Click here to read part one of this two-part series.
The care and company of others
In 2012 I wrote a feature about Fred Lee, an American hospital executive whose insights into the importance of empathy and compassion in hospitals led him to write the bestselling book If Disney Ran Your Hospital: 9 and a half things your hospital would do differently.
Fred told me “Psychoneuroimmunology is the study of the effect of people’s thoughts on their nervous and immune systems, and there is plenty of this research to demonstrate people who perceive genuine concern from those caring from them get better faster, and thus have shorter stays in hospital.”
This insight matches up entirely with my experience. As an inpatient I really appreciated the patience and empathy of the many staff, both clinical and administrative, during my stay.
The company of other people admitted for treatment was also a real highlight of my hospital stay. I can vividly recall moments of camaraderie that still give me a warm glow when I think about them.
One such moment was a discussion over coffee I had in one of the cafes nearby the hospital with a new friend sometime midway through my stay. There was an asymmetry to his face because he had a cancer removed from his jaw line and he had subsequently been battling anxiety issues for a number of years. He had a gentle nature and a lisp because of the jaw operation.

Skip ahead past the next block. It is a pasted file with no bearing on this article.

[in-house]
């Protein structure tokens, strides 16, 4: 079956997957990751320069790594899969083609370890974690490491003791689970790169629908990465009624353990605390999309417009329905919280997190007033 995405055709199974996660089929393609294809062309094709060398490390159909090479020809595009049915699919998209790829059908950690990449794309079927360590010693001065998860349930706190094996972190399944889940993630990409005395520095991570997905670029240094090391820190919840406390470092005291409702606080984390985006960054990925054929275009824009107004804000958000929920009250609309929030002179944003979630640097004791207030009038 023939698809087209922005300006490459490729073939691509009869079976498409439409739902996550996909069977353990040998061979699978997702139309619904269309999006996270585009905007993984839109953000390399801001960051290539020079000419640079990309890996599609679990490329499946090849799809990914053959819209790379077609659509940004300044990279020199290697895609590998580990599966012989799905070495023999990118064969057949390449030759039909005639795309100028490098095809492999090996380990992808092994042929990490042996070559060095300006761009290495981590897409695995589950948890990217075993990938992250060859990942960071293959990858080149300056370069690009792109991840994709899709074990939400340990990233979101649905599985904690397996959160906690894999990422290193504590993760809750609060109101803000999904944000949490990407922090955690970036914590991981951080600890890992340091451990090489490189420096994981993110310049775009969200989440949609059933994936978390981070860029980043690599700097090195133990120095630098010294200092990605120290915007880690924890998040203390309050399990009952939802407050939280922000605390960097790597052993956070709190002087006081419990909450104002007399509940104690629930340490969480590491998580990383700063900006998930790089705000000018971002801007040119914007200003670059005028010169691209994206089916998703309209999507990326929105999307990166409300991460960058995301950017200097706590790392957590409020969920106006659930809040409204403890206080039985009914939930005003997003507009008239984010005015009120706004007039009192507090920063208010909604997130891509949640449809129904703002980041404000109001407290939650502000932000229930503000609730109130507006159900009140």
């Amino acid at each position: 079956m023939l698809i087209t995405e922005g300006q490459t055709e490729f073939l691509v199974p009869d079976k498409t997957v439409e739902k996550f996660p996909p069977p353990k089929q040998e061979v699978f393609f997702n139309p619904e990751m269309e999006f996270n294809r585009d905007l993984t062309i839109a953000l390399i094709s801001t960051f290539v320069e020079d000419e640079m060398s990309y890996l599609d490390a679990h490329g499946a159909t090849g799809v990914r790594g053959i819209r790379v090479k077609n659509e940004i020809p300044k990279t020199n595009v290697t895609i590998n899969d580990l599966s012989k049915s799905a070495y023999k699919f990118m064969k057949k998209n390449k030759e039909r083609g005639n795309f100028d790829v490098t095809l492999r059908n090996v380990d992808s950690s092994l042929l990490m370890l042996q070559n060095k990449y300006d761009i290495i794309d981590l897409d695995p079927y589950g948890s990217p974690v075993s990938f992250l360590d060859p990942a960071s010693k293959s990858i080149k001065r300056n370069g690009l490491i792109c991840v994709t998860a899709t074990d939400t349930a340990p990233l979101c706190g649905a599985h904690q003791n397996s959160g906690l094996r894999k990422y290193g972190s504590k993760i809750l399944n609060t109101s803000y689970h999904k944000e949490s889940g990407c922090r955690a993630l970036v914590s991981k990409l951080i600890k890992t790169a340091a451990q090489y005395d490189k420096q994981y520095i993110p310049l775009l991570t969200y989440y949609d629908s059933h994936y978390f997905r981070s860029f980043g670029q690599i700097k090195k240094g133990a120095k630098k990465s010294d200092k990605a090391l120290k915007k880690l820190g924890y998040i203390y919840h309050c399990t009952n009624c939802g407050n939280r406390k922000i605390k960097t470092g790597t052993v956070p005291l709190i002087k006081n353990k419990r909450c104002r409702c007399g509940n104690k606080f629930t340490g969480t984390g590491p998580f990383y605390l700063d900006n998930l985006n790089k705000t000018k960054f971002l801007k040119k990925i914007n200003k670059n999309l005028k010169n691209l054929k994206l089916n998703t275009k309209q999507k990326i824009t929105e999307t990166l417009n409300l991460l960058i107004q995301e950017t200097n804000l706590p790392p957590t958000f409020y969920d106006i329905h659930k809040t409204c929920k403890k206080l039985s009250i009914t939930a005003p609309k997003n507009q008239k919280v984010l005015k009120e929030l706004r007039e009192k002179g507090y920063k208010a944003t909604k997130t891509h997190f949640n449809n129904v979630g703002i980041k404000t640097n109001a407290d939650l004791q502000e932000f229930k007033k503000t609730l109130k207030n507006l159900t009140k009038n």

It felt like we could have been any two blokes in any city or town chatting things over. I remember it so well because at the time feeling “normal” was a fleeting sensation. It was the build up of little moments like this that led to me gaining confidence in myself again.
The visits I received from members of my family and friends were incredibly important to my recovery and the memories I have of these are powerful and fill me with a deep joy and gratitude.
I remember my mum bringing the most remarkable array of water lilies on my birthday (which happened to be the day after my admission to hospital). They meant so much to me.
I thank God for the supportive family and friends I had (and still have) around me. My brother described the situation as a “circling of the wagons” around me to protect and care for me. I love that image.
You can gather from my accounts the many strands that went into the successful treatment of my acute mental ordeal and how they started me on the path to recovery. I think of it kind of like the launch of a space shuttle. Tremendous amounts of energy go into getting that thing off the ground and so many unseen working parts have to work in concert with each other.